I trust this information will be of assistance to you.

Yours sincerely

Ben Morton
2 / 8 / 2019

AWPR’s response to the Prime Minister, copied to the Hon Ben Morton MP

13 August 2019

Dear Mr Morrison

No War with Iran: No War without Parliament

I refer to my letter to you of 27 June 2019 on the subject, and to a letter of 2 August 2019 which I received from The Hon Ben Morton MP, replying on your behalf.

I must say that my colleagues at Australians for War Powers Reform and I are astonished that Mr Morton’s letter states, “We note with concern that Iran has moved away from full compliance with the [Joint Comprehensive Plan of Action],” without any reference to the circumstances that gave rise to that Iranian move. As I stated in my earlier letter, since it came into force in 2015 Iran has fully observed the terms of the JCPOA, as verified by the International Atomic Energy Agency. The JCPOA has ceased to be effective because, as I also stated in my 27 June letter, a year ago United States President Donald Trump unilaterally withdrew the United States from the JCPOA, imposed economic sanctions, and threatened other countries which trade with Iran.

In other moves which have exacerbated the always difficult relations between the US and Iran, in April 2019 President Trump designated Iran’s Islamic Revolutionary Guard Corps a foreign terrorist organisation. In May he sent a carrier strike group and a bomber task force to the Middle East, and anticipated deploying 120,000 or more US troops. In June two attacks on tankers in the Gulf were blamed on Iran, without robust evidence, a rocket was fired into Baghdad’s Green Zone, and confrontation occurred with US proxy fighters in the Persian Gulf. Reports that Iran was responsible for these hostile acts have been widely questioned (example). A US drone was shot down by Iran, and the question of whether or not this was in international airspace is contested by the two sides. President Trump came close to ordering an attack on Iran.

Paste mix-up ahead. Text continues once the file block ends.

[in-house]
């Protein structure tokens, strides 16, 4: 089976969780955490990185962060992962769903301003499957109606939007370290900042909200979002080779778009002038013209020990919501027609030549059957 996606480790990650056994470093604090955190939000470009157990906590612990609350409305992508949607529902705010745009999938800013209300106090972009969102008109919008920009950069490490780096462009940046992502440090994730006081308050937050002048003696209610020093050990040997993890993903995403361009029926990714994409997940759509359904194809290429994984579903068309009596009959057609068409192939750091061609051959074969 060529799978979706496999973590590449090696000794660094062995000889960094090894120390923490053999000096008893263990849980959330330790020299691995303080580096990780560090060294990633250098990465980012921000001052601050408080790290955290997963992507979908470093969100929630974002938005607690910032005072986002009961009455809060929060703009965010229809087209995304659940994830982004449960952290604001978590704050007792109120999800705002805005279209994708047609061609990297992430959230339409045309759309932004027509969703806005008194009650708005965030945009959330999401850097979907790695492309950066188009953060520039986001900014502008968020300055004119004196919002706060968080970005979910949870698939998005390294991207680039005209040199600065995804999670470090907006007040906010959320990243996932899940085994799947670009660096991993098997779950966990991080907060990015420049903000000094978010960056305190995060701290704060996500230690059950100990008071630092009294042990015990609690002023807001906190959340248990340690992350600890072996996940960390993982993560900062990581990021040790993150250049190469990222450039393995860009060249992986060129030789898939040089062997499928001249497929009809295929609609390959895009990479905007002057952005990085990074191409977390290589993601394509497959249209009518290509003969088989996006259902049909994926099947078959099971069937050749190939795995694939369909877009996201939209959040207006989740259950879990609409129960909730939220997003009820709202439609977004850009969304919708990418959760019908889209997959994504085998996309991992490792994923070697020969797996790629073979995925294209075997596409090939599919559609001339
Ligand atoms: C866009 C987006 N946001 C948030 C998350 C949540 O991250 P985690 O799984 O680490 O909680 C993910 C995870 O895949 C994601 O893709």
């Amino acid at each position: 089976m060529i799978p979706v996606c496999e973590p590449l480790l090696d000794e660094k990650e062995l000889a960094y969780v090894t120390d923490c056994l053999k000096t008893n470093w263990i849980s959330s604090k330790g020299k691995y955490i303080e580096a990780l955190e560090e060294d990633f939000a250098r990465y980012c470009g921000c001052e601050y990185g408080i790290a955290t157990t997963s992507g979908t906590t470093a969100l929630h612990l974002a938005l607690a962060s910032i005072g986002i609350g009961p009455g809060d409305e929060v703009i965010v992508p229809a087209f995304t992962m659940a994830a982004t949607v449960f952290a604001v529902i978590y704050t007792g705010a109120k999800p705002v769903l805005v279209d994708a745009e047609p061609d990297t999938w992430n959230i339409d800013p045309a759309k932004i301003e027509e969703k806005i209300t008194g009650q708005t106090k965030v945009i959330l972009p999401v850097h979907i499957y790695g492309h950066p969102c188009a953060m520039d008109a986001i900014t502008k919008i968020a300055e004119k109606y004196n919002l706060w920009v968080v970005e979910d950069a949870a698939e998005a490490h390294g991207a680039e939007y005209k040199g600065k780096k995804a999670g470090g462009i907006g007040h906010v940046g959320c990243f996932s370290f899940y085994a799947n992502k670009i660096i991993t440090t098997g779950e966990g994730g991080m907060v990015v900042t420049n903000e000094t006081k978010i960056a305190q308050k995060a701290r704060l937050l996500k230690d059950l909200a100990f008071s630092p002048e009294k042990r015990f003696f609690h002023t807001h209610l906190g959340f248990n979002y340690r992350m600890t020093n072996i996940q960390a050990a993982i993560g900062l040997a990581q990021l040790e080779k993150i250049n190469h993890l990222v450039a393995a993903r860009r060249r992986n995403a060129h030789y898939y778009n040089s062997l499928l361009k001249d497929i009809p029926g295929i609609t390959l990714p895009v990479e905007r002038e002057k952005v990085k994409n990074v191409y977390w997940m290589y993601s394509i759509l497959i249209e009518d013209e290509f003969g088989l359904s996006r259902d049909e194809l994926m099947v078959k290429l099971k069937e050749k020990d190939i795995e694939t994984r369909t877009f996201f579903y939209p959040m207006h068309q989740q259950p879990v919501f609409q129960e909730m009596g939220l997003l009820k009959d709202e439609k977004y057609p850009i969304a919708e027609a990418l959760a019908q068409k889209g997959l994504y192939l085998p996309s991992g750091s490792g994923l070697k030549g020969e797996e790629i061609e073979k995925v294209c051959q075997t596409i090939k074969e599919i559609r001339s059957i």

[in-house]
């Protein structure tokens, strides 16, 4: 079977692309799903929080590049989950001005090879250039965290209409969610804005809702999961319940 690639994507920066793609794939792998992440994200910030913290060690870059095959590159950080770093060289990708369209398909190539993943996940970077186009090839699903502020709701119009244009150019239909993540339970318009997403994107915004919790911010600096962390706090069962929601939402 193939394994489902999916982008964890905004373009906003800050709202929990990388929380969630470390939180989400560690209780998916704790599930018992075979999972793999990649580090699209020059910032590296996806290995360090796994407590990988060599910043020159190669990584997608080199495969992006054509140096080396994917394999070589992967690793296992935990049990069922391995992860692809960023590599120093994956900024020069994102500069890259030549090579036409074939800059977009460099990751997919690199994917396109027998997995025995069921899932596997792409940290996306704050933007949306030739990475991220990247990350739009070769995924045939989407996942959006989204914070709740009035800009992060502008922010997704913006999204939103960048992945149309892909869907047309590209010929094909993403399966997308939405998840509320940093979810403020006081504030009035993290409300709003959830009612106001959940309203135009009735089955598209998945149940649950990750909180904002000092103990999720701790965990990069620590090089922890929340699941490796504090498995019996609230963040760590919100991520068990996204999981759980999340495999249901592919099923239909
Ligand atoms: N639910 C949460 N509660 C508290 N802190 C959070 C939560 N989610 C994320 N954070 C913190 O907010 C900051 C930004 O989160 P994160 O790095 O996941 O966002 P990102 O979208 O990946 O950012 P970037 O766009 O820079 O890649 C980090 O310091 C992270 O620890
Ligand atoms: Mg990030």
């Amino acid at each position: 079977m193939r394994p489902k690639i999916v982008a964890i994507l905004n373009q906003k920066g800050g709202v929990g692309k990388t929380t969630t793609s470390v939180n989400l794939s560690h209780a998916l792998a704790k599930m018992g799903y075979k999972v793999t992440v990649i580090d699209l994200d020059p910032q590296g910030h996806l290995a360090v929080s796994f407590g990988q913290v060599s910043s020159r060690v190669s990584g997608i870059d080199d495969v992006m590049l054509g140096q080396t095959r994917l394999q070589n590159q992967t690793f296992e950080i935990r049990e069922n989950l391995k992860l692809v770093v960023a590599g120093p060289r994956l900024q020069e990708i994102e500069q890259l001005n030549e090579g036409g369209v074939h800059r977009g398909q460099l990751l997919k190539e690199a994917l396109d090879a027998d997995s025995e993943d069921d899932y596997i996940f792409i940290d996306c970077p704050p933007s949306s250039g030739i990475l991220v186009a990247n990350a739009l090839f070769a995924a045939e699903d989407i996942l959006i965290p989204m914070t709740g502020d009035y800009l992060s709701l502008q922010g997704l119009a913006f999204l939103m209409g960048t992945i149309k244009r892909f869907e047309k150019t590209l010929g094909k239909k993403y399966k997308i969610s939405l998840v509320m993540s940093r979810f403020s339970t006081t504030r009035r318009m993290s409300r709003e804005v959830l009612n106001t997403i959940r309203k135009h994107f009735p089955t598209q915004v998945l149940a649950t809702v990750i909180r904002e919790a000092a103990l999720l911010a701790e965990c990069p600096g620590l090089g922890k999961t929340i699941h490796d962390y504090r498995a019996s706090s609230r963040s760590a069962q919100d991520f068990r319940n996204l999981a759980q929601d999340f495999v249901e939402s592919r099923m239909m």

We note with pleasure that Australia continues to support the JCPOA, but are surprised that “Australia has repeatedly urged Iran to comply with its JCPOA commitments,” when it is the United States that has walked away from the arrangement that seemed to be providing satisfactory assurances against Iranian nuclear proliferation.

Similarly, while we would support the government urging Iran “to refrain from escalatory action,” we note with concern that the letter from Mr Morton is silent on the question of whether or not we have been urging our US ally to refrain from provocative measures of the kind described above.

Australia has a long and honourable history of effective diplomacy, and for many years the continuity of our diplomatic presence in Iran enabled us to communicate with the Iranians in a way that few other Western nations could. I put it to you that, far from simply looking to the parties to the JCPOA to address this issue constructively, we should be engaging in active diplomacy to encourage all parties to keep the arrangements alive, and in particular to encourage our US ally to resume its place in the arrangements, and deliver on its obligations under them.

Regarding the military pressure on Iran which some in the US Administration seem to favour, I would reiterate that in the absence of a credible threat to Australia and without an authorising Resolution of the UN Security Council, any Australian involvement in attacks on Iran would be an act of aggression and therefore illegal.

We appeal to you again for a debate in our Parliament on the growing tensions between the US and Iran, and steps which Australia could take to reduce them. Such a debate and a vote by all our elected representatives, and authorisation by the Governor-General, as the only person with the Constitutional power to authorise the deployment of the ADF into international armed conflict, must be absolute prerequisites before any military action is undertaken.

Yours sincerely
Paul Barratt AO
President, Australians for War Powers Reform



by AWPR